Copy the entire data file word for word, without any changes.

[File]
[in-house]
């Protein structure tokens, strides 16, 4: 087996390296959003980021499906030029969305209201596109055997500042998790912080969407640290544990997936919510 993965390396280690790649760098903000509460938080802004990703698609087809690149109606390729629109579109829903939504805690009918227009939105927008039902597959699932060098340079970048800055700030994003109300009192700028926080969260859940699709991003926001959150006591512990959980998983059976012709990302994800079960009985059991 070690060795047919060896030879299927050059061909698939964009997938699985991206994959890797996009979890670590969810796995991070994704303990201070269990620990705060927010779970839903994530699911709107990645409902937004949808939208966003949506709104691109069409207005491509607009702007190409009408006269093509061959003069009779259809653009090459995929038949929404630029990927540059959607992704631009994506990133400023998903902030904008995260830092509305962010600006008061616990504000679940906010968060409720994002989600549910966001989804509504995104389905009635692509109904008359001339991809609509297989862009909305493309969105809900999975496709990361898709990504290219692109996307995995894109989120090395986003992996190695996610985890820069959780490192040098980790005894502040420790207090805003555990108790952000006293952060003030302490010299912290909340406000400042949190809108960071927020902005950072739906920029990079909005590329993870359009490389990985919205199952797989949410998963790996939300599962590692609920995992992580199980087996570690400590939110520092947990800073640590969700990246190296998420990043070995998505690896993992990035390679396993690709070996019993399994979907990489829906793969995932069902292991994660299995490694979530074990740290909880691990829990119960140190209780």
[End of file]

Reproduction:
[in-house]
């Protein structure tokens, strides 16, 4: 087996390296959003980021499906030029969305209201596109055997500042998790912080969407640290544990997936919510 993965390396280690790649760098903000509460938080802004990703698609087809690149109606390729629109579109829903939504805690009918227009939105927008039902597959699932060098340079970048800055700030994003109300009192700028926080969260859940699709991003926001959150006591512990959980998983059976012709990302994800079960009985059991 070690060795047919060896030879299927050059061909698939964009997938699985991206994959890797996009979890670590969810796995991070994704303990201070269990620990705060927010779970839903994530699911709107990645409902937004949808939208966003949506709104691109069409207005491509607009702007190409009408006269093509061959003069009779259809653009090459995929038949929404630029990927540059959607992704631009994506990133400023998903902030904008995260830092509305962010600006008061616990504000679940906010968060409720994002989600549910966001989804509504995104389905009635692509109904008359001339991809609509297989862009909305493309969105809900999975496709990361898709990504290219692109996307995995894109989120090395986003992996190695996610985890820069959780490192040098980790005894502040420790207090805003555990108790952000006293952060003030302490010299912290909340406000400042949190809108960071927020902005950072739906920029990079909005590329993870359009490389990985919205199952797989949410998963790996939300599962590692609920995992992580199980087996570690400590939110520092947990800073640590969700990246190296998420990043070995998505690896993992990035390679396993690709070996019993399994979907990489829906793969995932069902292991994660299995490694979530074990740290909880691990829990119960140190209780």